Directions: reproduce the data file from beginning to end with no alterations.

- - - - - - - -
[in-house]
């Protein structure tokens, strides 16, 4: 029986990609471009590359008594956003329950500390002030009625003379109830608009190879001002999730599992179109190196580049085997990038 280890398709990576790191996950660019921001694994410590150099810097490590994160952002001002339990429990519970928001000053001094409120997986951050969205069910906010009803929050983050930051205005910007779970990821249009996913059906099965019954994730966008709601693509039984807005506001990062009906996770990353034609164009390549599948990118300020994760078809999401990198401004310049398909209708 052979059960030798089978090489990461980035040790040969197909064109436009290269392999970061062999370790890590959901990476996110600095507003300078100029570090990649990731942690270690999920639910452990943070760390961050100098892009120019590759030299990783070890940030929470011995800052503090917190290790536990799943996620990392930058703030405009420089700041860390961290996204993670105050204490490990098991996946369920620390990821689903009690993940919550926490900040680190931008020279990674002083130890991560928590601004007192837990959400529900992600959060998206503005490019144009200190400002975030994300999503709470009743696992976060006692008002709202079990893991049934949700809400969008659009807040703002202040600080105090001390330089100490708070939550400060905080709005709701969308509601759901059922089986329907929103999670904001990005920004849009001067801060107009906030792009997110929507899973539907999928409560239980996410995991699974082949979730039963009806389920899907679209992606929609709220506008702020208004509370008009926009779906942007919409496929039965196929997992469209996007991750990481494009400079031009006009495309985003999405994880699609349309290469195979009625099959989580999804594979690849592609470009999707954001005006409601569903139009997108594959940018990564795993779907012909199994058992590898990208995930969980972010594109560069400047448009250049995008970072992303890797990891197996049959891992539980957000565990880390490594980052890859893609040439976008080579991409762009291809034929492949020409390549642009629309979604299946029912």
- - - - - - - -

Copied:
[in-house]
């Protein structure tokens, strides 16, 4: 029986990609471009590359008594956003329950500390002030009625003379109830608009190879001002999730599992179109190196580049085997990038 280890398709990576790191996950660019921001694994410590150099810097490590994160952002001002339990429990519970928001000053001094409120997986951050969205069910906010009803929050983050930051205005910007779970990821249009996913059906099965019954994730966008709601693509039984807005506001990062009906996770990353034609164009390549599948990118300020994760078809999401990198401004310049398909209708 052979059960030798089978090489990461980035040790040969197909064109436009290269392999970061062999370790890590959901990476996110600095507003300078100029570090990649990731942690270690999920639910452990943070760390961050100098892009120019590759030299990783070890940030929470011995800052503090917190290790536990799943996620990392930058703030405009420089700041860390961290996204993670105050204490490990098991996946369920620390990821689903009690993940919550926490900040680190931008020279990674002083130890991560928590601004007192837990959400529900992600959060998206503005490019144009200190400002975030994300999503709470009743696992976060006692008002709202079990893991049934949700809400969008659009807040703002202040600080105090001390330089100490708070939550400060905080709005709701969308509601759901059922089986329907929103999670904001990005920004849009001067801060107009906030792009997110929507899973539907999928409560239980996410995991699974082949979730039963009806389920899907679209992606929609709220506008702020208004509370008009926009779906942007919409496929039965196929997992469209996007991750990481494009400079031009006009495309985003999405994880699609349309290469195979009625099959989580999804594979690849592609470009999707954001005006409601569903139009997108594959940018990564795993779907012909199994058992590898990208995930969980972010594109560069400047448009250049995008970072992303890797990891197996049959891992539980957000565990880390490594980052890859893609040439976008080579991409762009291809034929492949020409390549642009629309979604299946029912």